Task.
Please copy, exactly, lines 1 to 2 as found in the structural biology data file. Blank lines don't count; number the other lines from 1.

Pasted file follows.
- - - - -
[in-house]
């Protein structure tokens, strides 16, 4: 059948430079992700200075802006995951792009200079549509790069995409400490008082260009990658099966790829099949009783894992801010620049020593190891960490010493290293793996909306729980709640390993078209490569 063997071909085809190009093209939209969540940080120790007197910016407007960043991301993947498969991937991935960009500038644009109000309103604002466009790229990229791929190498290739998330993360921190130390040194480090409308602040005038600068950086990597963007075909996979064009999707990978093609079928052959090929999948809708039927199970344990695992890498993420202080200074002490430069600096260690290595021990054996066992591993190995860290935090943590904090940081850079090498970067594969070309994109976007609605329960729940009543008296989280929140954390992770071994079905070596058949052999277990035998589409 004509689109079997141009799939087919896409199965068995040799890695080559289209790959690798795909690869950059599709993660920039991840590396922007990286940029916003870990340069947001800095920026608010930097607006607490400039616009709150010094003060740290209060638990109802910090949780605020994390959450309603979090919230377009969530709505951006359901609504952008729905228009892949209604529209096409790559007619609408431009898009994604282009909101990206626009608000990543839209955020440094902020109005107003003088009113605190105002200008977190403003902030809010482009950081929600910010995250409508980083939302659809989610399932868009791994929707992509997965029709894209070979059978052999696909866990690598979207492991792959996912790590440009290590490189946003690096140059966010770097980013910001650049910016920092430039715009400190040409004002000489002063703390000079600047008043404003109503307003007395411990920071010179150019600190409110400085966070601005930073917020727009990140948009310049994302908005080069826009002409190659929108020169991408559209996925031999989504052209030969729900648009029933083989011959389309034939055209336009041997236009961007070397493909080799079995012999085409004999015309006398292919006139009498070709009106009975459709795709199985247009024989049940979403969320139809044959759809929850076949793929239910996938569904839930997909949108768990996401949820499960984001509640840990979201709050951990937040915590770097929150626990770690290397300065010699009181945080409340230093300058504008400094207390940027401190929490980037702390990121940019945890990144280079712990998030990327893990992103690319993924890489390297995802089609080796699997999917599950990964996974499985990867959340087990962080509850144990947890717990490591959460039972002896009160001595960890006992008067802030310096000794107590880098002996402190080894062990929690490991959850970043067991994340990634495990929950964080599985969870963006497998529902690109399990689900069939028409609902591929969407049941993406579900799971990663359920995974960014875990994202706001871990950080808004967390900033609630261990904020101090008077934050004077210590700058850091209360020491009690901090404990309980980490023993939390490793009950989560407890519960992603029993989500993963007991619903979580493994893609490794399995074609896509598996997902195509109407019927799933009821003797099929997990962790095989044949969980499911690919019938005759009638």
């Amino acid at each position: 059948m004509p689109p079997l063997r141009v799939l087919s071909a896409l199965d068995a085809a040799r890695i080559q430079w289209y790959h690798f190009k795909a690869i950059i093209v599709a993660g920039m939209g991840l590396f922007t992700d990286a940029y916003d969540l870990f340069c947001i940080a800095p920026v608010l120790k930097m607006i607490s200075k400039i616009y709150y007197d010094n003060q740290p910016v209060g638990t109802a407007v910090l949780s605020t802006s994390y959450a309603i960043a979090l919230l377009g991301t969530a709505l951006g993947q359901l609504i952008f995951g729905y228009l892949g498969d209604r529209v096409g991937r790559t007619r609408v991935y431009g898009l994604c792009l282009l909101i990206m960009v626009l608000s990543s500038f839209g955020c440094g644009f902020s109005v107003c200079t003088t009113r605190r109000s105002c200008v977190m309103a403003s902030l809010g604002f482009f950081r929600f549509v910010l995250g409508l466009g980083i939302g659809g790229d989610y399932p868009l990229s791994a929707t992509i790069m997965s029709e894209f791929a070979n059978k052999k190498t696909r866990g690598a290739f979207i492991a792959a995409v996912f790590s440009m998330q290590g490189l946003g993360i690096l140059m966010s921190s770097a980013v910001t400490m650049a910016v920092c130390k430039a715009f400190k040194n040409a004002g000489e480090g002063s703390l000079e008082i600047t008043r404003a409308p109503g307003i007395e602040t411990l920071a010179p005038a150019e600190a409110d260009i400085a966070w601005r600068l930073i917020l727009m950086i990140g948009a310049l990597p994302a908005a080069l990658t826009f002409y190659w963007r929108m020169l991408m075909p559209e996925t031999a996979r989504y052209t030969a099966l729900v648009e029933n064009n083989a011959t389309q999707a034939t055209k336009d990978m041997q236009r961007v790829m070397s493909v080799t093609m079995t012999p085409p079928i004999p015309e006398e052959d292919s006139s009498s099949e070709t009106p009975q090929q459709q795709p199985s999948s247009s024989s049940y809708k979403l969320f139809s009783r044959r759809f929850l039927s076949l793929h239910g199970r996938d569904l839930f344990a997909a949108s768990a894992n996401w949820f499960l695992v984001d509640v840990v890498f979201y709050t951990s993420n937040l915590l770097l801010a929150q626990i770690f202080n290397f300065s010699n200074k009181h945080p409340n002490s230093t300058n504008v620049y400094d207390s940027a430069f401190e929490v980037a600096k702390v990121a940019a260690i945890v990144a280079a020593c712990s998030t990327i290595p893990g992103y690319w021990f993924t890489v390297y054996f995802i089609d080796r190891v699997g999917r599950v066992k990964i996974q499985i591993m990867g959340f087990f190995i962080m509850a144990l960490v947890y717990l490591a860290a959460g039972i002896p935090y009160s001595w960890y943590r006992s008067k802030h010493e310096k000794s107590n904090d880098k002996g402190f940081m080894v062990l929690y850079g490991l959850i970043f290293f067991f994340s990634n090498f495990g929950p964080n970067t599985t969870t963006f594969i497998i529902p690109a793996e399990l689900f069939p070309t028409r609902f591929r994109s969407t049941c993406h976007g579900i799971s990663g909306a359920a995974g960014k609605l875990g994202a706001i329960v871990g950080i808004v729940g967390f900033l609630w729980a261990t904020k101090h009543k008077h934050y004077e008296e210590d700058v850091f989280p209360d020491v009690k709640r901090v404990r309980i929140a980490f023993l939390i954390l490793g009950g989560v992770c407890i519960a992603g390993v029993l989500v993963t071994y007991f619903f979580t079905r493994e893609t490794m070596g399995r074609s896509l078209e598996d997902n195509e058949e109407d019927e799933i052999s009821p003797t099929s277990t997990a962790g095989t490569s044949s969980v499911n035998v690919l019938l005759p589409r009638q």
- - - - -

[in-house]
């Protein structure tokens, strides 16, 4: 059948430079992700200075802006995951792009200079549509790069995409400490008082260009990658099966790829099949009783894992801010620049020593190891960490010493290293793996909306729980709640390993078209490569 063997071909085809190009093209939209969540940080120790007197910016407007960043991301993947498969991937991935960009500038644009109000309103604002466009790229990229791929190498290739998330993360921190130390040194480090409308602040005038600068950086990597963007075909996979064009999707990978093609079928052959090929999948809708039927199970344990695992890498993420202080200074002490430069600096260690290595021990054996066992591993190995860290935090943590904090940081850079090498970067594969070309994109976007609605329960729940009543008296989280929140954390992770071994079905070596058949052999277990035998589409 004509689109079997141009799939087919896409199965068995040799890695080559289209790959690798795909690869950059599709993660920039991840590396922007990286940029916003870990340069947001800095920026608010930097607006607490400039616009709150010094003060740290209060638990109802910090949780605020994390959450309603979090919230377009969530709505951006359901609504952008729905228009892949209604529209096409790559007619609408431009898009994604282009909101990206626009608000990543839209955020440094902020109005107003003088009113605190105002200008977190403003902030809010482009950081929600910010995250409508980083939302659809989610399932868009791994929707992509997965029709894209070979059978052999696909866990690598979207492991792959996912790590440009290590490189946003690096140059966010770097980013910001650049910016920092430039715009400190040409004002000489002063703390000079600047008043404003109503307003007395411990920071010179150019600190409110400085966070601005930073917020727009990140948009310049994302908005080069826009002409190659929108020169991408559209996925031999989504052209030969729900648009029933083989011959389309034939055209336009041997236009961007070397493909080799079995012999085409004999015309006398292919006139009498070709009106009975459709795709199985247009024989049940979403969320139809044959759809929850076949793929239910996938569904839930997909949108768990996401949820499960984001509640840990979201709050951990937040915590770097929150626990770690290397300065010699009181945080409340230093300058504008400094207390940027401190929490980037702390990121940019945890990144280079712990998030990327893990992103690319993924890489390297995802089609080796699997999917599950990964996974499985990867959340087990962080509850144990947890717990490591959460039972002896009160001595960890006992008067802030310096000794107590880098002996402190080894062990929690490991959850970043067991994340990634495990929950964080599985969870963006497998529902690109399990689900069939028409609902591929969407049941993406579900799971990663359920995974960014875990994202706001871990950080808004967390900033609630261990904020101090008077934050004077210590700058850091209360020491009690901090404990309980980490023993939390490793009950989560407890519960992603029993989500993963007991619903979580493994893609490794399995074609896509598996997902195509109407019927799933009821003797099929997990962790095989044949969980499911690919019938005759009638």